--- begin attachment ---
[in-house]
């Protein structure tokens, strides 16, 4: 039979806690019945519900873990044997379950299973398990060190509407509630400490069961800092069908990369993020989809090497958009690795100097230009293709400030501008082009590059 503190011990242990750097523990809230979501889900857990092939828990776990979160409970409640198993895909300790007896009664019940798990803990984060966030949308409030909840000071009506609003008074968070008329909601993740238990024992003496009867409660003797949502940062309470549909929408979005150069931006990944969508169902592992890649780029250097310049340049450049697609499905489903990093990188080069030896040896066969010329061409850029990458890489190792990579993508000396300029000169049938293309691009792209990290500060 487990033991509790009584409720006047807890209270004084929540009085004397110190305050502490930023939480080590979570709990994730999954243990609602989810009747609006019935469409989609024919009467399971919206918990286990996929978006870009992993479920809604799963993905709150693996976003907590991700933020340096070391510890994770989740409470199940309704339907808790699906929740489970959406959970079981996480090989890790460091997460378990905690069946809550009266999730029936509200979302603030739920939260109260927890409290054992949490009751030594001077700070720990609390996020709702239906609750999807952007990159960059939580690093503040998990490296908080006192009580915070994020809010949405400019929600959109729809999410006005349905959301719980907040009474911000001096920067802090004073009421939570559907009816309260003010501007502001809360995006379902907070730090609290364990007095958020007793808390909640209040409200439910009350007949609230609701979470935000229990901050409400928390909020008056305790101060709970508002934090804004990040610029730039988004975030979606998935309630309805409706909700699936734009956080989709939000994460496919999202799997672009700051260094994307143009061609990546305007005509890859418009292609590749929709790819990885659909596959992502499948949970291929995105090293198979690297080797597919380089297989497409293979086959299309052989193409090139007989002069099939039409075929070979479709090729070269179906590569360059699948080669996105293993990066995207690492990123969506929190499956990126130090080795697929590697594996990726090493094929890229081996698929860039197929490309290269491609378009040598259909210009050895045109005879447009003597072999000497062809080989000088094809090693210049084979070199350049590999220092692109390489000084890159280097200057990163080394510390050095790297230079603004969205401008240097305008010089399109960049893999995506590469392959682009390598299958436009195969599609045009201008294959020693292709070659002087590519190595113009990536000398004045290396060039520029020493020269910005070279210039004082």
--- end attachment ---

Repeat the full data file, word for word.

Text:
[in-house]
């Protein structure tokens, strides 16, 4: 039979806690019945519900873990044997379950299973398990060190509407509630400490069961800092069908990369993020989809090497958009690795100097230009293709400030501008082009590059 503190011990242990750097523990809230979501889900857990092939828990776990979160409970409640198993895909300790007896009664019940798990803990984060966030949308409030909840000071009506609003008074968070008329909601993740238990024992003496009867409660003797949502940062309470549909929408979005150069931006990944969508169902592992890649780029250097310049340049450049697609499905489903990093990188080069030896040896066969010329061409850029990458890489190792990579993508000396300029000169049938293309691009792209990290500060 487990033991509790009584409720006047807890209270004084929540009085004397110190305050502490930023939480080590979570709990994730999954243990609602989810009747609006019935469409989609024919009467399971919206918990286990996929978006870009992993479920809604799963993905709150693996976003907590991700933020340096070391510890994770989740409470199940309704339907808790699906929740489970959406959970079981996480090989890790460091997460378990905690069946809550009266999730029936509200979302603030739920939260109260927890409290054992949490009751030594001077700070720990609390996020709702239906609750999807952007990159960059939580690093503040998990490296908080006192009580915070994020809010949405400019929600959109729809999410006005349905959301719980907040009474911000001096920067802090004073009421939570559907009816309260003010501007502001809360995006379902907070730090609290364990007095958020007793808390909640209040409200439910009350007949609230609701979470935000229990901050409400928390909020008056305790101060709970508002934090804004990040610029730039988004975030979606998935309630309805409706909700699936734009956080989709939000994460496919999202799997672009700051260094994307143009061609990546305007005509890859418009292609590749929709790819990885659909596959992502499948949970291929995105090293198979690297080797597919380089297989497409293979086959299309052989193409090139007989002069099939039409075929070979479709090729070269179906590569360059699948080669996105293993990066995207690492990123969506929190499956990126130090080795697929590697594996990726090493094929890229081996698929860039197929490309290269491609378009040598259909210009050895045109005879447009003597072999000497062809080989000088094809090693210049084979070199350049590999220092692109390489000084890159280097200057990163080394510390050095790297230079603004969205401008240097305008010089399109960049893999995506590469392959682009390598299958436009195969599609045009201008294959020693292709070659002087590519190595113009990536000398004045290396060039520029020493020269910005070279210039004082």